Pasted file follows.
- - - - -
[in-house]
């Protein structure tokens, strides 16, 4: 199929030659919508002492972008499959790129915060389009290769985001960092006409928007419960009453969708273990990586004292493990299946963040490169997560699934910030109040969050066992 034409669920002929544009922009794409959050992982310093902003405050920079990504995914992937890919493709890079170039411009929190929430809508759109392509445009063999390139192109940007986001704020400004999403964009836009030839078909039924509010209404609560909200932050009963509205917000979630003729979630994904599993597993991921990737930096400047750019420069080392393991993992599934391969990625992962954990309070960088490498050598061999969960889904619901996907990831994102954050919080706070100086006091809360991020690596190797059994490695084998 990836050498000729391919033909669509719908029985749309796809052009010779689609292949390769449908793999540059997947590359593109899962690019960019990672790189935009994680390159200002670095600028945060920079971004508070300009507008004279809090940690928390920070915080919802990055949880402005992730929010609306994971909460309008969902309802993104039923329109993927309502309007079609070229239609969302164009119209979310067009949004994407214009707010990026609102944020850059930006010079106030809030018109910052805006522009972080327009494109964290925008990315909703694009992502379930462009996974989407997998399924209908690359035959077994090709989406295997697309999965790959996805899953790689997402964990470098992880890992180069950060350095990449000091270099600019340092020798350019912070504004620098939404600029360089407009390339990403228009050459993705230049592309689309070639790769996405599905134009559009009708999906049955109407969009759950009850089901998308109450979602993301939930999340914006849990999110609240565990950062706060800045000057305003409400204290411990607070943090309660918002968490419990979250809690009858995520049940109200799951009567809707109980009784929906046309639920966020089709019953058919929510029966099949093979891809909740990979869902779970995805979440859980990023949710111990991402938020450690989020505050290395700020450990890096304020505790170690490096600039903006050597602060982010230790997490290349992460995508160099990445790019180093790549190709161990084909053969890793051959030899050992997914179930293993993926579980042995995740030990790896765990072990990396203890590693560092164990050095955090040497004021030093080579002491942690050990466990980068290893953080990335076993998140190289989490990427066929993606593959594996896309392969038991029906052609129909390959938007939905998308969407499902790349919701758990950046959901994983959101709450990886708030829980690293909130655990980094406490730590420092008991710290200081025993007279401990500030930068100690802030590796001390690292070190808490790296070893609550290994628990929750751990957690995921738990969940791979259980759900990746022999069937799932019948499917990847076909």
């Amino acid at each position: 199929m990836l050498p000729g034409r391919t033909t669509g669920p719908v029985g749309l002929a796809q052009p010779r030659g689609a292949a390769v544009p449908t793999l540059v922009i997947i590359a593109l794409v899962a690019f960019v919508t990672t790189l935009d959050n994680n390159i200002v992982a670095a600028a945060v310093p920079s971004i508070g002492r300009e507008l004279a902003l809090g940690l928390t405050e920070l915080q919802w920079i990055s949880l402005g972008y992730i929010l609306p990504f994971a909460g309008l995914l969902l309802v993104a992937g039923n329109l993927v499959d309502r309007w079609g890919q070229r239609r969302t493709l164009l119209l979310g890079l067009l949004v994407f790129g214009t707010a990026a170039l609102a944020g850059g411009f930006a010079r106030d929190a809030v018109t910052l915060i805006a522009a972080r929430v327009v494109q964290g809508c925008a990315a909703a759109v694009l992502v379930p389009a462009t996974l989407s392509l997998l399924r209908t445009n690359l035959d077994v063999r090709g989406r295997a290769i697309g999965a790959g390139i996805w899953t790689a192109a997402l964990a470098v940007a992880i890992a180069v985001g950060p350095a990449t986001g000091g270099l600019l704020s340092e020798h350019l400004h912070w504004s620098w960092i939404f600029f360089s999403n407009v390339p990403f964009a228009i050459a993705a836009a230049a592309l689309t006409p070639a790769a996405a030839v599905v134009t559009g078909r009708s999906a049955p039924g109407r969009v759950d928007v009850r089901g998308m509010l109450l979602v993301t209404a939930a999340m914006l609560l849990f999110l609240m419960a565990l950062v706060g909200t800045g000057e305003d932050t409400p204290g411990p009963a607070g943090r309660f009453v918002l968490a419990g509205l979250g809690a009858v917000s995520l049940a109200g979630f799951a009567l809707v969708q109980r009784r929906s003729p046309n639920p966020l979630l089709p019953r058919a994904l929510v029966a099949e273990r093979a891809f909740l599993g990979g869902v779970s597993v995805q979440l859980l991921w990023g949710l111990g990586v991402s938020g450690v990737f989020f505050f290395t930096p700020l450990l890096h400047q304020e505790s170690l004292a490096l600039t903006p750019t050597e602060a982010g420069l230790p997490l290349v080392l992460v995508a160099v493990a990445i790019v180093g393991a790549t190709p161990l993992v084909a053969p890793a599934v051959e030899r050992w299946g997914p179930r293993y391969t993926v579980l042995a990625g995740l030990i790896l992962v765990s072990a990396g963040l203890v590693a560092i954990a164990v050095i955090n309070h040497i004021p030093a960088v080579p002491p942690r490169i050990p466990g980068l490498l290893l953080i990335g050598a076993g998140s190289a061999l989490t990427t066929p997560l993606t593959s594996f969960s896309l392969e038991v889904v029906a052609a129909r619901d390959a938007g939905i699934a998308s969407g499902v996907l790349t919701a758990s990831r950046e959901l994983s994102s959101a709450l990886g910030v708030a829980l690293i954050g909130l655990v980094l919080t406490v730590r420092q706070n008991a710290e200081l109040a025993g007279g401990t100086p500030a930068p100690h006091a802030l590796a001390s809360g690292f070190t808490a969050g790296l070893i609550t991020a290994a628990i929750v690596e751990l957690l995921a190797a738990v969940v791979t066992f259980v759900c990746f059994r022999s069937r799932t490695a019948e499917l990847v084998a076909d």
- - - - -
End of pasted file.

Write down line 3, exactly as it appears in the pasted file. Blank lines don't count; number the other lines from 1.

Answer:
């Amino acid at each position: 199929m990836l050498p000729g034409r391919t033909t669509g669920p719908v029985g749309l002929a796809q052009p010779r030659g689609a292949a390769v544009p449908t793999l540059v922009i997947i590359a593109l794409v899962a690019f960019v919508t990672t790189l935009d959050n994680n390159i200002v992982a670095a600028a945060v310093p920079s971004i508070g002492r300009e507008l004279a902003l809090g940690l928390t405050e920070l915080q919802w920079i990055s949880l402005g972008y992730i929010l609306p990504f994971a909460g309008l995914l969902l309802v993104a992937g039923n329109l993927v499959d309502r309007w079609g890919q070229r239609r969302t493709l164009l119209l979310g890079l067009l949004v994407f790129g214009t707010a990026a170039l609102a944020g850059g411009f930006a010079r106030d929190a809030v018109t910052l915060i805006a522009a972080r929430v327009v494109q964290g809508c925008a990315a909703a759109v694009l992502v379930p389009a462009t996974l989407s392509l997998l399924r209908t445009n690359l035959d077994v063999r090709g989406r295997a290769i697309g999965a790959g390139i996805w899953t790689a192109a997402l964990a470098v940007a992880i890992a180069v985001g950060p350095a990449t986001g000091g270099l600019l704020s340092e020798h350019l400004h912070w504004s620098w960092i939404f600029f360089s999403n407009v390339p990403f964009a228009i050459a993705a836009a230049a592309l689309t006409p070639a790769a996405a030839v599905v134009t559009g078909r009708s999906a049955p039924g109407r969009v759950d928007v009850r089901g998308m509010l109450l979602v993301t209404a939930a999340m914006l609560l849990f999110l609240m419960a565990l950062v706060g909200t800045g000057e305003d932050t409400p204290g411990p009963a607070g943090r309660f009453v918002l968490a419990g509205l979250g809690a009858v917000s995520l049940a109200g979630f799951a009567l809707v969708q109980r009784r929906s003729p046309n639920p966020l979630l089709p019953r058919a994904l929510v029966a099949e273990r093979a891809f909740l599993g990979g869902v779970s597993v995805q979440l859980l991921w990023g949710l111990g990586v991402s938020g450690v990737f989020f505050f290395t930096p700020l450990l890096h400047q304020e505790s170690l004292a490096l600039t903006p750019t050597e602060a982010g420069l230790p997490l290349v080392l992460v995508a160099v493990a990445i790019v180093g393991a790549t190709p161990l993992v084909a053969p890793a599934v051959e030899r050992w299946g997914p179930r293993y391969t993926v579980l042995a990625g995740l030990i790896l992962v765990s072990a990396g963040l203890v590693a560092i954990a164990v050095i955090n309070h040497i004021p030093a960088v080579p002491p942690r490169i050990p466990g980068l490498l290893l953080i990335g050598a076993g998140s190289a061999l989490t990427t066929p997560l993606t593959s594996f969960s896309l392969e038991v889904v029906a052609a129909r619901d390959a938007g939905i699934a998308s969407g499902v996907l790349t919701a758990s990831r950046e959901l994983s994102s959101a709450l990886g910030v708030a829980l690293i954050g909130l655990v980094l919080t406490v730590r420092q706070n008991a710290e200081l109040a025993g007279g401990t100086p500030a930068p100690h006091a802030l590796a001390s809360g690292f070190t808490a969050g790296l070893i609550t991020a290994a628990i929750v690596e751990l957690l995921a190797a738990v969940v791979t066992f259980v759900c990746f059994r022999s069937r799932t490695a019948e499917l990847v084998a076909d």